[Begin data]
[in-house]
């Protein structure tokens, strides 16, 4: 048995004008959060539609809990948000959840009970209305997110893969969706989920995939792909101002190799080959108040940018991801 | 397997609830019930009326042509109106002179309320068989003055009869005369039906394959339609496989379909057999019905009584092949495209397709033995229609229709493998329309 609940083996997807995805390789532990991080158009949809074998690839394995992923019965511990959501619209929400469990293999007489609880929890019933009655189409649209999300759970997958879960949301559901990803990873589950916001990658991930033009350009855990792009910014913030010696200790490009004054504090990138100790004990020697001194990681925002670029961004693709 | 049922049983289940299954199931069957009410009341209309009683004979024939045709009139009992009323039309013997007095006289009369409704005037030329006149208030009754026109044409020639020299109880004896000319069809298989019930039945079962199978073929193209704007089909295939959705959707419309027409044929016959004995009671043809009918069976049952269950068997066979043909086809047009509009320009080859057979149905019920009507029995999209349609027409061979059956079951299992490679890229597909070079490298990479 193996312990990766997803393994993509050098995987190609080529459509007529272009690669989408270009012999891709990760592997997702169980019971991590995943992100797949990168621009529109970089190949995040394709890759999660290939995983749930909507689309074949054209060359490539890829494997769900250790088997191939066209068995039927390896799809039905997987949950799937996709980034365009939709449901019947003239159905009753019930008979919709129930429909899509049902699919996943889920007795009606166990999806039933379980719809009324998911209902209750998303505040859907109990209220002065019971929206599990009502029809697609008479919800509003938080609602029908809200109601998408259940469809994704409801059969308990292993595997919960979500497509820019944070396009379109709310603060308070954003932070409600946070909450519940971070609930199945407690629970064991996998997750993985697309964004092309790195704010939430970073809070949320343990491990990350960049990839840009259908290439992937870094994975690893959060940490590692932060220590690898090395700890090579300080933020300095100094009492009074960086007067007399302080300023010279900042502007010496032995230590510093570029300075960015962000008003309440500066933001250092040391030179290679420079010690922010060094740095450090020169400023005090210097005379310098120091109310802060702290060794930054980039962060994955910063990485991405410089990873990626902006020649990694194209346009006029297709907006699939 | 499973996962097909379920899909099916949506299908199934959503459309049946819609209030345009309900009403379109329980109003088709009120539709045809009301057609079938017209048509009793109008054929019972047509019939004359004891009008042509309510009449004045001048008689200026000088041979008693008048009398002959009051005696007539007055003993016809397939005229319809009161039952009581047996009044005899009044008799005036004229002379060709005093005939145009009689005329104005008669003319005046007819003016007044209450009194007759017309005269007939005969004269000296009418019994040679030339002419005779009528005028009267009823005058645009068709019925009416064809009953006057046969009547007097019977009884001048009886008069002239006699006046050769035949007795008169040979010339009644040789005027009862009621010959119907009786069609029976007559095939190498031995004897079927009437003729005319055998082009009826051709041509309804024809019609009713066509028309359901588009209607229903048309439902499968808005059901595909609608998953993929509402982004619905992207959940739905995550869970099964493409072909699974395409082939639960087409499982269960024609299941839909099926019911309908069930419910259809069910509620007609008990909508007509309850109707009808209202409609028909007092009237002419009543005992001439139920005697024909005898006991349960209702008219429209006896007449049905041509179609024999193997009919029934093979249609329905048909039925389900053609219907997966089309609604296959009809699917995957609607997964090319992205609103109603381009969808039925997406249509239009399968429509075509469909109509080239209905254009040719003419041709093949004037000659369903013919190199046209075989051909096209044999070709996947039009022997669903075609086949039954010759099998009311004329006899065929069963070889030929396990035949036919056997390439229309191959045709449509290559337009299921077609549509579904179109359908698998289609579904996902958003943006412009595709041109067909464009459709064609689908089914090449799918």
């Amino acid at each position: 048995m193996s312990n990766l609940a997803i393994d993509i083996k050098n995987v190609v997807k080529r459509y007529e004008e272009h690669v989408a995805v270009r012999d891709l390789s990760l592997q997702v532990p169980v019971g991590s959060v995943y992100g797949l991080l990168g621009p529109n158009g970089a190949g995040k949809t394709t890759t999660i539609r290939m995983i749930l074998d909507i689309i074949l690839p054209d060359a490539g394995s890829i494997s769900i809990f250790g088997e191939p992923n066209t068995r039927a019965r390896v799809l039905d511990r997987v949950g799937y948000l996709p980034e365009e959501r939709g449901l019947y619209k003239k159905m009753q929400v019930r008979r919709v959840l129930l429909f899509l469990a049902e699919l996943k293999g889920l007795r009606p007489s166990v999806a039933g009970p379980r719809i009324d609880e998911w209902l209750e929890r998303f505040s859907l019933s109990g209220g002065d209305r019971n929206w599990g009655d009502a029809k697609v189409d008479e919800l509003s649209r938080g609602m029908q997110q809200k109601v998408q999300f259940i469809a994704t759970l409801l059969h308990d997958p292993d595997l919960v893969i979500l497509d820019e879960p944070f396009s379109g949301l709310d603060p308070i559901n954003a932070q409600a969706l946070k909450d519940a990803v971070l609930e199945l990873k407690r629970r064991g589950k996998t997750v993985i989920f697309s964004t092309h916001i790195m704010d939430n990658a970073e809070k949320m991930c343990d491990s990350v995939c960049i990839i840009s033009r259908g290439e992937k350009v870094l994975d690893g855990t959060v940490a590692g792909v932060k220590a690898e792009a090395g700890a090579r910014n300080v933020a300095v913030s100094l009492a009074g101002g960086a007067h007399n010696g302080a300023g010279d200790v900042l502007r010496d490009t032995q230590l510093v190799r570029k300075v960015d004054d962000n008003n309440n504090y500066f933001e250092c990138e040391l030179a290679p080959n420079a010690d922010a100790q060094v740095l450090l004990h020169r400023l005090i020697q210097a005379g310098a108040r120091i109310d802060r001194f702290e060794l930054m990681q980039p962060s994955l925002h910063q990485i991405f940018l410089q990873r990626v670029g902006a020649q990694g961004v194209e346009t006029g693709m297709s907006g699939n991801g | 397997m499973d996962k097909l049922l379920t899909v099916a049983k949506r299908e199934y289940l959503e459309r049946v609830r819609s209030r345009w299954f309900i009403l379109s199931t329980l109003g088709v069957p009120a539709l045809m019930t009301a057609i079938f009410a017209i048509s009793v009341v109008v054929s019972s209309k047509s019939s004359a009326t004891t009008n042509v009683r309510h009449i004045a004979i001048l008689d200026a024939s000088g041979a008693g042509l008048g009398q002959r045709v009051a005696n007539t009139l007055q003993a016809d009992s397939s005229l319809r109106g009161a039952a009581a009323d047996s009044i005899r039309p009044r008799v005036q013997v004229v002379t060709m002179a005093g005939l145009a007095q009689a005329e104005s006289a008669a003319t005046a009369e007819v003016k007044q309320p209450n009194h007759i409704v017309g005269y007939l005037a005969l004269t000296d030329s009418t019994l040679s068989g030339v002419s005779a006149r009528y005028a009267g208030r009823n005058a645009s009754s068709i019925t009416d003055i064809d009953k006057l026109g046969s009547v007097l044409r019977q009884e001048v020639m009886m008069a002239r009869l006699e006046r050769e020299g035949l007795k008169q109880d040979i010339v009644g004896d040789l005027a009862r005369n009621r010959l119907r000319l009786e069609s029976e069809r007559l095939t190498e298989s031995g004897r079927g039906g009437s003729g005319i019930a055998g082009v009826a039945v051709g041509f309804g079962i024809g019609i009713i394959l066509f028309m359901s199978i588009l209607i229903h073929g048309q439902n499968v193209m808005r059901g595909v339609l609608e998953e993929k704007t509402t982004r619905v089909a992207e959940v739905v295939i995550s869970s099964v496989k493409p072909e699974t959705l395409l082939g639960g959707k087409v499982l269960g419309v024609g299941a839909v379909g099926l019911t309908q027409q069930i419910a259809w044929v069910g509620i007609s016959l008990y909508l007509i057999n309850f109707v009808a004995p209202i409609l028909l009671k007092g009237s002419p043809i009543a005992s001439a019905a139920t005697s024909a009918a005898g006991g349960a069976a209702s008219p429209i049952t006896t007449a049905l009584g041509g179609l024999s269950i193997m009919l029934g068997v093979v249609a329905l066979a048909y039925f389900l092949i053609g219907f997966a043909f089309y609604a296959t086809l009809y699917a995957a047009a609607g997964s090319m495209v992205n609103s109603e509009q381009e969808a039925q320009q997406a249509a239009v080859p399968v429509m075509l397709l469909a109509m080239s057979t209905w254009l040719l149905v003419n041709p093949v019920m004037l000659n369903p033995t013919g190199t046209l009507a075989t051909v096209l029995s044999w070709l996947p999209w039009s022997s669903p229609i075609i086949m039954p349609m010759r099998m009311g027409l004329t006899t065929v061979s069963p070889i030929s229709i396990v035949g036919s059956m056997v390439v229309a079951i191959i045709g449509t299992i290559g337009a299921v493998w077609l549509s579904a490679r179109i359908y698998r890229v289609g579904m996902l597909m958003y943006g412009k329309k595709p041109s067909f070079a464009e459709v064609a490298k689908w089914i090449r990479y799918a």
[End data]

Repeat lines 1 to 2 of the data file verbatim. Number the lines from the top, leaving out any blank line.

[in-house]
């Protein structure tokens, strides 16, 4: 048995004008959060539609809990948000959840009970209305997110893969969706989920995939792909101002190799080959108040940018991801 | 397997609830019930009326042509109106002179309320068989003055009869005369039906394959339609496989379909057999019905009584092949495209397709033995229609229709493998329309 609940083996997807995805390789532990991080158009949809074998690839394995992923019965511990959501619209929400469990293999007489609880929890019933009655189409649209999300759970997958879960949301559901990803990873589950916001990658991930033009350009855990792009910014913030010696200790490009004054504090990138100790004990020697001194990681925002670029961004693709 | 049922049983289940299954199931069957009410009341209309009683004979024939045709009139009992009323039309013997007095006289009369409704005037030329006149208030009754026109044409020639020299109880004896000319069809298989019930039945079962199978073929193209704007089909295939959705959707419309027409044929016959004995009671043809009918069976049952269950068997066979043909086809047009509009320009080859057979149905019920009507029995999209349609027409061979059956079951299992490679890229597909070079490298990479 193996312990990766997803393994993509050098995987190609080529459509007529272009690669989408270009012999891709990760592997997702169980019971991590995943992100797949990168621009529109970089190949995040394709890759999660290939995983749930909507689309074949054209060359490539890829494997769900250790088997191939066209068995039927390896799809039905997987949950799937996709980034365009939709449901019947003239159905009753019930008979919709129930429909899509049902699919996943889920007795009606166990999806039933379980719809009324998911209902209750998303505040859907109990209220002065019971929206599990009502029809697609008479919800509003938080609602029908809200109601998408259940469809994704409801059969308990292993595997919960979500497509820019944070396009379109709310603060308070954003932070409600946070909450519940971070609930199945407690629970064991996998997750993985697309964004092309790195704010939430970073809070949320343990491990990350960049990839840009259908290439992937870094994975690893959060940490590692932060220590690898090395700890090579300080933020300095100094009492009074960086007067007399302080300023010279900042502007010496032995230590510093570029300075960015962000008003309440500066933001250092040391030179290679420079010690922010060094740095450090020169400023005090210097005379310098120091109310802060702290060794930054980039962060994955910063990485991405410089990873990626902006020649990694194209346009006029297709907006699939 | 499973996962097909379920899909099916949506299908199934959503459309049946819609209030345009309900009403379109329980109003088709009120539709045809009301057609079938017209048509009793109008054929019972047509019939004359004891009008042509309510009449004045001048008689200026000088041979008693008048009398002959009051005696007539007055003993016809397939005229319809009161039952009581047996009044005899009044008799005036004229002379060709005093005939145009009689005329104005008669003319005046007819003016007044209450009194007759017309005269007939005969004269000296009418019994040679030339002419005779009528005028009267009823005058645009068709019925009416064809009953006057046969009547007097019977009884001048009886008069002239006699006046050769035949007795008169040979010339009644040789005027009862009621010959119907009786069609029976007559095939190498031995004897079927009437003729005319055998082009009826051709041509309804024809019609009713066509028309359901588009209607229903048309439902499968808005059901595909609608998953993929509402982004619905992207959940739905995550869970099964493409072909699974395409082939639960087409499982269960024609299941839909099926019911309908069930419910259809069910509620007609008990909508007509309850109707009808209202409609028909007092009237002419009543005992001439139920005697024909005898006991349960209702008219429209006896007449049905041509179609024999193997009919029934093979249609329905048909039925389900053609219907997966089309609604296959009809699917995957609607997964090319992205609103109603381009969808039925997406249509239009399968429509075509469909109509080239209905254009040719003419041709093949004037000659369903013919190199046209075989051909096209044999070709996947039009022997669903075609086949039954010759099998009311004329006899065929069963070889030929396990035949036919056997390439229309191959045709449509290559337009299921077609549509579904179109359908698998289609579904996902958003943006412009595709041109067909464009459709064609689908089914090449799918």